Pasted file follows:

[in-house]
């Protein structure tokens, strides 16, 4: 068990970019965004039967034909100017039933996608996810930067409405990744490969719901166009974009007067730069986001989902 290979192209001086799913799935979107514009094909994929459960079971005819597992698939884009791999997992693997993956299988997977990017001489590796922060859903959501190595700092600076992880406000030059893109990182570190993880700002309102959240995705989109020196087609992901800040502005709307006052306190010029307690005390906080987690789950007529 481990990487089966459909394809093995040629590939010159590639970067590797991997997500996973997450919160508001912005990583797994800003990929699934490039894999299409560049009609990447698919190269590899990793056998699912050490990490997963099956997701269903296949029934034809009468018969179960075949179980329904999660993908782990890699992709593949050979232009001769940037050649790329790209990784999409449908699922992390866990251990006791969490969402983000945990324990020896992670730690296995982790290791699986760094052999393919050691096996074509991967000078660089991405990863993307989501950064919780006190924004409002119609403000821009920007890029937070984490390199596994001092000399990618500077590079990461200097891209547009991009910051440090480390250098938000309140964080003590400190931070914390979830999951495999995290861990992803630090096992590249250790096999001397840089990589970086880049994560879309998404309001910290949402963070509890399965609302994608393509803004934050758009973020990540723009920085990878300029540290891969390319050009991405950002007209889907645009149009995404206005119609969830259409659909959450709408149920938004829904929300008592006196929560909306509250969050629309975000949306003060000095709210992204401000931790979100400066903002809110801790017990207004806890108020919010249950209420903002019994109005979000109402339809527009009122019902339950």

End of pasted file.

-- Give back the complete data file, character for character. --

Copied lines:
[in-house]
């Protein structure tokens, strides 16, 4: 068990970019965004039967034909100017039933996608996810930067409405990744490969719901166009974009007067730069986001989902 290979192209001086799913799935979107514009094909994929459960079971005819597992698939884009791999997992693997993956299988997977990017001489590796922060859903959501190595700092600076992880406000030059893109990182570190993880700002309102959240995705989109020196087609992901800040502005709307006052306190010029307690005390906080987690789950007529 481990990487089966459909394809093995040629590939010159590639970067590797991997997500996973997450919160508001912005990583797994800003990929699934490039894999299409560049009609990447698919190269590899990793056998699912050490990490997963099956997701269903296949029934034809009468018969179960075949179980329904999660993908782990890699992709593949050979232009001769940037050649790329790209990784999409449908699922992390866990251990006791969490969402983000945990324990020896992670730690296995982790290791699986760094052999393919050691096996074509991967000078660089991405990863993307989501950064919780006190924004409002119609403000821009920007890029937070984490390199596994001092000399990618500077590079990461200097891209547009991009910051440090480390250098938000309140964080003590400190931070914390979830999951495999995290861990992803630090096992590249250790096999001397840089990589970086880049994560879309998404309001910290949402963070509890399965609302994608393509803004934050758009973020990540723009920085990878300029540290891969390319050009991405950002007209889907645009149009995404206005119609969830259409659909959450709408149920938004829904929300008592006196929560909306509250969050629309975000949306003060000095709210992204401000931790979100400066903002809110801790017990207004806890108020919010249950209420903002019994109005979000109402339809527009009122019902339950």